Antimony (Sb) is a brittle crystalline solid classified as a metalloid element. It is found naturally in the earth's crust at very low concentrations, but use in industry has resulted in greater human and ecosystem exposure. Antimony is used as a hardener in lead for storage batteries, in solders and other alloys, as a flame-retardant, and in plastics and chemicals. Exposure to low amounts of Sb for a long time can cause irritation of the eyes, skin and lungs. As the exposure continues, lung diseases, heart problems, diarrhea, severe vomiting and stomach ulcers can occur. When antimony enters the environment, relatively high levels can kill small animals, or cause health problems like infertility and lung, heart, liver and kidney damage.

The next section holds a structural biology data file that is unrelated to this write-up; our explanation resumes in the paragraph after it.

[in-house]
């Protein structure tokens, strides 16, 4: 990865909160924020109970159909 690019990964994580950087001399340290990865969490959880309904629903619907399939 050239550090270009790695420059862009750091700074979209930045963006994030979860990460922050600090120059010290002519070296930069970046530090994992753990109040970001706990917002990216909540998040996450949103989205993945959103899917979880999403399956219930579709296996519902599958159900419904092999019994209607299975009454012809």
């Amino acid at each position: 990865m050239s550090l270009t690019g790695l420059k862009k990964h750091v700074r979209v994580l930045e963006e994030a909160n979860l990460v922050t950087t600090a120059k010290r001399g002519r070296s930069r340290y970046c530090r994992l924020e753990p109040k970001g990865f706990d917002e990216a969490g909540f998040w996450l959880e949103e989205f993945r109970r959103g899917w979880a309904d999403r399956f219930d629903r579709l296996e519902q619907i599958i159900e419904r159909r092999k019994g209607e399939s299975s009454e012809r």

The ATSDR is an agency of the U.S. Department of Health and Human Services that serves the public by using the best science, taking responsive public health actions, and providing trusted health information to prevent harmful exposures and diseases related to toxic substances. This site is great for beginners who want to know the basics, as well as more in-depth, honest information regarding antimony.
The U.S. EPA site includes a fact sheet on antimony that highlights the uses of the pollutant, the effects on humans, and the physical properties of the chemical.